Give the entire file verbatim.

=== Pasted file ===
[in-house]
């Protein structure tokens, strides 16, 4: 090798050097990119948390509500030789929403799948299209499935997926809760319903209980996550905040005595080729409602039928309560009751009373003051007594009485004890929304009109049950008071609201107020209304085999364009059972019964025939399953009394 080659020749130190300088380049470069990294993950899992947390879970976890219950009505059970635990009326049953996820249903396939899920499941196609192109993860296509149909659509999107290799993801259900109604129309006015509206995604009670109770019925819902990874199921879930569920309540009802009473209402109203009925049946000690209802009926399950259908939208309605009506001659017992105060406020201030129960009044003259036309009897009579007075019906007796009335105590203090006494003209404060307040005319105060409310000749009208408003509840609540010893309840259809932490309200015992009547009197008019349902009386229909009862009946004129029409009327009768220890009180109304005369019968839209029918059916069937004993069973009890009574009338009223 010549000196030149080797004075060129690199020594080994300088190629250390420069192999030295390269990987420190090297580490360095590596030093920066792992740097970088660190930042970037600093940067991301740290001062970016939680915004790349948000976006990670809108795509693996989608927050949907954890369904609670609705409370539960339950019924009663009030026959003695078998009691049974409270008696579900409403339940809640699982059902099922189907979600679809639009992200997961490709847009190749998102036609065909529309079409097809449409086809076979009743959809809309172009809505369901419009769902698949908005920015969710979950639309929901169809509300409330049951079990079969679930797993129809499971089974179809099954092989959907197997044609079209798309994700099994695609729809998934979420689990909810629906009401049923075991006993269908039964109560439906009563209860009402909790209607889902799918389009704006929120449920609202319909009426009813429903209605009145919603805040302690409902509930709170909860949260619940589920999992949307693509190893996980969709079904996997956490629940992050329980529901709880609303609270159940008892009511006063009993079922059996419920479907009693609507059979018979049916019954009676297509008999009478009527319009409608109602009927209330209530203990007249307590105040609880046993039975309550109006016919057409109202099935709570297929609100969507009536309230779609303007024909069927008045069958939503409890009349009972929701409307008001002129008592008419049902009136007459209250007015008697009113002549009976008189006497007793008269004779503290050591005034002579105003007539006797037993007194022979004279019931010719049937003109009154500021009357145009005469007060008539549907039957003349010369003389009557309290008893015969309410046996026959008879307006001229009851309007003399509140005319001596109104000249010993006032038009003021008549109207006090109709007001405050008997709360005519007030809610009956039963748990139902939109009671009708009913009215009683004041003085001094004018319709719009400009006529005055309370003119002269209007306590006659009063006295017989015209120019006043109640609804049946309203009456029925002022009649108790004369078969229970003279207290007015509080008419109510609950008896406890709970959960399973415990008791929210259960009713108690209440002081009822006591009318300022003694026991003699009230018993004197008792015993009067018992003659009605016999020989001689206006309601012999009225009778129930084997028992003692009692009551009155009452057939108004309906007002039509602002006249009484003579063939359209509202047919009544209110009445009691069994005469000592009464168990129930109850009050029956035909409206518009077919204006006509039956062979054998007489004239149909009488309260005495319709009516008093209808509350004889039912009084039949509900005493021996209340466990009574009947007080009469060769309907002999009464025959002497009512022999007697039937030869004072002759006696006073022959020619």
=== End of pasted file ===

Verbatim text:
[in-house]
């Protein structure tokens, strides 16, 4: 090798050097990119948390509500030789929403799948299209499935997926809760319903209980996550905040005595080729409602039928309560009751009373003051007594009485004890929304009109049950008071609201107020209304085999364009059972019964025939399953009394 080659020749130190300088380049470069990294993950899992947390879970976890219950009505059970635990009326049953996820249903396939899920499941196609192109993860296509149909659509999107290799993801259900109604129309006015509206995604009670109770019925819902990874199921879930569920309540009802009473209402109203009925049946000690209802009926399950259908939208309605009506001659017992105060406020201030129960009044003259036309009897009579007075019906007796009335105590203090006494003209404060307040005319105060409310000749009208408003509840609540010893309840259809932490309200015992009547009197008019349902009386229909009862009946004129029409009327009768220890009180109304005369019968839209029918059916069937004993069973009890009574009338009223 010549000196030149080797004075060129690199020594080994300088190629250390420069192999030295390269990987420190090297580490360095590596030093920066792992740097970088660190930042970037600093940067991301740290001062970016939680915004790349948000976006990670809108795509693996989608927050949907954890369904609670609705409370539960339950019924009663009030026959003695078998009691049974409270008696579900409403339940809640699982059902099922189907979600679809639009992200997961490709847009190749998102036609065909529309079409097809449409086809076979009743959809809309172009809505369901419009769902698949908005920015969710979950639309929901169809509300409330049951079990079969679930797993129809499971089974179809099954092989959907197997044609079209798309994700099994695609729809998934979420689990909810629906009401049923075991006993269908039964109560439906009563209860009402909790209607889902799918389009704006929120449920609202319909009426009813429903209605009145919603805040302690409902509930709170909860949260619940589920999992949307693509190893996980969709079904996997956490629940992050329980529901709880609303609270159940008892009511006063009993079922059996419920479907009693609507059979018979049916019954009676297509008999009478009527319009409608109602009927209330209530203990007249307590105040609880046993039975309550109006016919057409109202099935709570297929609100969507009536309230779609303007024909069927008045069958939503409890009349009972929701409307008001002129008592008419049902009136007459209250007015008697009113002549009976008189006497007793008269004779503290050591005034002579105003007539006797037993007194022979004279019931010719049937003109009154500021009357145009005469007060008539549907039957003349010369003389009557309290008893015969309410046996026959008879307006001229009851309007003399509140005319001596109104000249010993006032038009003021008549109207006090109709007001405050008997709360005519007030809610009956039963748990139902939109009671009708009913009215009683004041003085001094004018319709719009400009006529005055309370003119002269209007306590006659009063006295017989015209120019006043109640609804049946309203009456029925002022009649108790004369078969229970003279207290007015509080008419109510609950008896406890709970959960399973415990008791929210259960009713108690209440002081009822006591009318300022003694026991003699009230018993004197008792015993009067018992003659009605016999020989001689206006309601012999009225009778129930084997028992003692009692009551009155009452057939108004309906007002039509602002006249009484003579063939359209509202047919009544209110009445009691069994005469000592009464168990129930109850009050029956035909409206518009077919204006006509039956062979054998007489004239149909009488309260005495319709009516008093209808509350004889039912009084039949509900005493021996209340466990009574009947007080009469060769309907002999009464025959002497009512022999007697039937030869004072002759006696006073022959020619």